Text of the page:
Gurdwara Rori Sahib

After Babur destroyed Saidpur, Guru Nanak, and his followers stayed at the place now known as Gurdwara Sri Rori Sahib Eminabad. As mentioned in Bhai Gurdas Varan 1, Guru Nanak had to sit and lay down on a rough bed of pebbles (small stones) called the “Rori” in Punjabi. Guru Nanak was in Saidpur in 1521 when Babar’s forces invaded Punjab. During the occupation of Saidpur, many villagers were detained, including Guru Nanak. Guru Nanak was seated on the pebbles at Gurdwara Sri Rori Sahib Eminabad and was praising God at the time of the arrest. At the location of the pebbles, there is a Gurdwara.

Over there, an enormous Gurdwara has been erected. It is more elegant because of the big pond and other structures. During the reign of Maharaja Ranjit Singh, an extensive property worth Rs. 5000 per year and 9 squares of agricultural land were donated to the Gurdwara.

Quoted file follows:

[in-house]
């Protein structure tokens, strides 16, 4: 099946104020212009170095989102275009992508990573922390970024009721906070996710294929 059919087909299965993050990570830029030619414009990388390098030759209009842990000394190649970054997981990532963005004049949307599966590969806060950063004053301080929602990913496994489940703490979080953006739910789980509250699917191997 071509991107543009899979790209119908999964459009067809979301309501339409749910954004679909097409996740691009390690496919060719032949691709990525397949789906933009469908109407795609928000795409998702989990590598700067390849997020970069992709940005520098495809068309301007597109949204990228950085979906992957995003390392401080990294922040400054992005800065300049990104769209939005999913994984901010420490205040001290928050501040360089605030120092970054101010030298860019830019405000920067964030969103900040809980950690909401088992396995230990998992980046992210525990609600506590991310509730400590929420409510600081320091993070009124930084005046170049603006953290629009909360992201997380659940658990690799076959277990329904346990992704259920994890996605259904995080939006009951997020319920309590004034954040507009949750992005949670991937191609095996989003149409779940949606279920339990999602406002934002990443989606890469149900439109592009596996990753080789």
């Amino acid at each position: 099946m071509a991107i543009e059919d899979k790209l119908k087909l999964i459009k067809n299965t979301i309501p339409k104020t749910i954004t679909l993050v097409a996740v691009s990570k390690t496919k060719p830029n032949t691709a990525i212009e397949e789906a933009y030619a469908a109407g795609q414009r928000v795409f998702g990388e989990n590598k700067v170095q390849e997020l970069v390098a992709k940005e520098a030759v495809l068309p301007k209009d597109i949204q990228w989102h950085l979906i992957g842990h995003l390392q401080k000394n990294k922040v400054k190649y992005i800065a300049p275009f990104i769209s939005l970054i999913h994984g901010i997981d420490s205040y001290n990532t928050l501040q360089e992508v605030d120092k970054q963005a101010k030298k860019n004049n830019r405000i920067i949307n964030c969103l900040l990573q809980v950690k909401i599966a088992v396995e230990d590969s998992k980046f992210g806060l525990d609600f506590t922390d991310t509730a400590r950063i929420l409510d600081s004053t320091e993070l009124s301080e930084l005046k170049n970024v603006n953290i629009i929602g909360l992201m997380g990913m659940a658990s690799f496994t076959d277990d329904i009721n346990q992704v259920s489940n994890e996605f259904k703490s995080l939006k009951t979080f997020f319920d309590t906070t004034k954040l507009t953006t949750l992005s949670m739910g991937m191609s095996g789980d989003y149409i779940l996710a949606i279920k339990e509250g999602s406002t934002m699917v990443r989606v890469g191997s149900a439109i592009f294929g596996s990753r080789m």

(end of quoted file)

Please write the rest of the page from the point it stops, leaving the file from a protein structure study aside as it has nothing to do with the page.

This was the town’s most prominent gurdwara. Its main structure is a three-story, truncated brick building with three chhatri-like structures on top. The central building is covered in a large gumbaz (dome), flanked by smaller chhatris (dome-shaped pavilions) on either side. It is adjacent to a rectangular hall on the left side of the entrance. To the right of the main entry tower, a massive sarovar that is encircled by low walls on two of its sides is positioned awkwardly. A room with a particularly magnificent ribbed white lotus dome and a circumambulatory verandah may be found near the back of the complex. The pebbled area where Guru Nanak was detained is covered by this room.

Before Partition, Eminabad was well-known for its seven-day Vaisakhi festival, which featured popular Sangat gatherings of Sikhs at Gurdwara Sri Rori Sahib in addition to the traditional entertainment and a cattle market. Soon after the Punjab was divided on August 15, 1947, a mob of Muslim fundamentalists set fire to the multi-story building. The Gurdwara’s structure was in decline, but the Pakistani government stopped the decay by performing repairs and erecting a boundary wall.